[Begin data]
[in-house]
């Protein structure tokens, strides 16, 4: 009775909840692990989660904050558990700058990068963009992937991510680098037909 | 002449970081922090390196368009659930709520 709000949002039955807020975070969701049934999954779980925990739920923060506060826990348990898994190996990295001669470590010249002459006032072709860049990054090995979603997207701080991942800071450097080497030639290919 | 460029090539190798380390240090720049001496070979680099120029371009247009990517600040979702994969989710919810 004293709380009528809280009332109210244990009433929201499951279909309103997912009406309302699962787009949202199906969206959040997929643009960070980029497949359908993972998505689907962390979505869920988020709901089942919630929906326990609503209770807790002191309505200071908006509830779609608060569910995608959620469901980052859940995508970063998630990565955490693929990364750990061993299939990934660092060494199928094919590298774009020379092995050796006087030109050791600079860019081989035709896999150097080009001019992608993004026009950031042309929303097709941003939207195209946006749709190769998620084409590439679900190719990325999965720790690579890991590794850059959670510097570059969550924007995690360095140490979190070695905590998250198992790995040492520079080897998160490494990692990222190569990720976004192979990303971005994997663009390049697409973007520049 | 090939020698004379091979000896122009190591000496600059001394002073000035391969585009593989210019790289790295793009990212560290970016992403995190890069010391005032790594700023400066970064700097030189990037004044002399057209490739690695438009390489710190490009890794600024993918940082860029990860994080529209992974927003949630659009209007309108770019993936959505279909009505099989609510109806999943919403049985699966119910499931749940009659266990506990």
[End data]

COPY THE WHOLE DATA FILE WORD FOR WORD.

[in-house]
């Protein structure tokens, strides 16, 4: 009775909840692990989660904050558990700058990068963009992937991510680098037909 | 002449970081922090390196368009659930709520 709000949002039955807020975070969701049934999954779980925990739920923060506060826990348990898994190996990295001669470590010249002459006032072709860049990054090995979603997207701080991942800071450097080497030639290919 | 460029090539190798380390240090720049001496070979680099120029371009247009990517600040979702994969989710919810 004293709380009528809280009332109210244990009433929201499951279909309103997912009406309302699962787009949202199906969206959040997929643009960070980029497949359908993972998505689907962390979505869920988020709901089942919630929906326990609503209770807790002191309505200071908006509830779609608060569910995608959620469901980052859940995508970063998630990565955490693929990364750990061993299939990934660092060494199928094919590298774009020379092995050796006087030109050791600079860019081989035709896999150097080009001019992608993004026009950031042309929303097709941003939207195209946006749709190769998620084409590439679900190719990325999965720790690579890991590794850059959670510097570059969550924007995690360095140490979190070695905590998250198992790995040492520079080897998160490494990692990222190569990720976004192979990303971005994997663009390049697409973007520049 | 090939020698004379091979000896122009190591000496600059001394002073000035391969585009593989210019790289790295793009990212560290970016992403995190890069010391005032790594700023400066970064700097030189990037004044002399057209490739690695438009390489710190490009890794600024993918940082860029990860994080529209992974927003949630659009209007309108770019993936959505279909009505099989609510109806999943919403049985699966119910499931749940009659266990506990």